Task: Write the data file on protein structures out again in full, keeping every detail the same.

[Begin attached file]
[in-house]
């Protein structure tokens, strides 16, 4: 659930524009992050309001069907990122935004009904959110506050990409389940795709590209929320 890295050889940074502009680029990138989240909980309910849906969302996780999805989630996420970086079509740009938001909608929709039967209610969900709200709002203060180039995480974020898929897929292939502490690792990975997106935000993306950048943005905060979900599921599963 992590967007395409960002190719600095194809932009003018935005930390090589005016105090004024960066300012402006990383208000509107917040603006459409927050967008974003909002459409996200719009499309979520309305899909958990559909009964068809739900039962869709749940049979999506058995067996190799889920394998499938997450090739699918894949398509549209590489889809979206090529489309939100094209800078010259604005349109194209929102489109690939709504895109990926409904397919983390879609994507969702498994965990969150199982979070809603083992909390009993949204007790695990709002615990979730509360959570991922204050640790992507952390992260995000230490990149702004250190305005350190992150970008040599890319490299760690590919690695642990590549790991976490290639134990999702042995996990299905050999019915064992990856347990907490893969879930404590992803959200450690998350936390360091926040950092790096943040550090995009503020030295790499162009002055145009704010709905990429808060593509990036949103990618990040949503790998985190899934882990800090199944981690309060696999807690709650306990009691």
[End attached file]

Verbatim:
[in-house]
């Protein structure tokens, strides 16, 4: 659930524009992050309001069907990122935004009904959110506050990409389940795709590209929320 890295050889940074502009680029990138989240909980309910849906969302996780999805989630996420970086079509740009938001909608929709039967209610969900709200709002203060180039995480974020898929897929292939502490690792990975997106935000993306950048943005905060979900599921599963 992590967007395409960002190719600095194809932009003018935005930390090589005016105090004024960066300012402006990383208000509107917040603006459409927050967008974003909002459409996200719009499309979520309305899909958990559909009964068809739900039962869709749940049979999506058995067996190799889920394998499938997450090739699918894949398509549209590489889809979206090529489309939100094209800078010259604005349109194209929102489109690939709504895109990926409904397919983390879609994507969702498994965990969150199982979070809603083992909390009993949204007790695990709002615990979730509360959570991922204050640790992507952390992260995000230490990149702004250190305005350190992150970008040599890319490299760690590919690695642990590549790991976490290639134990999702042995996990299905050999019915064992990856347990907490893969879930404590992803959200450690998350936390360091926040950092790096943040550090995009503020030295790499162009002055145009704010709905990429808060593509990036949103990618990040949503790998985190899934882990800090199944981690309060696999807690709650306990009691």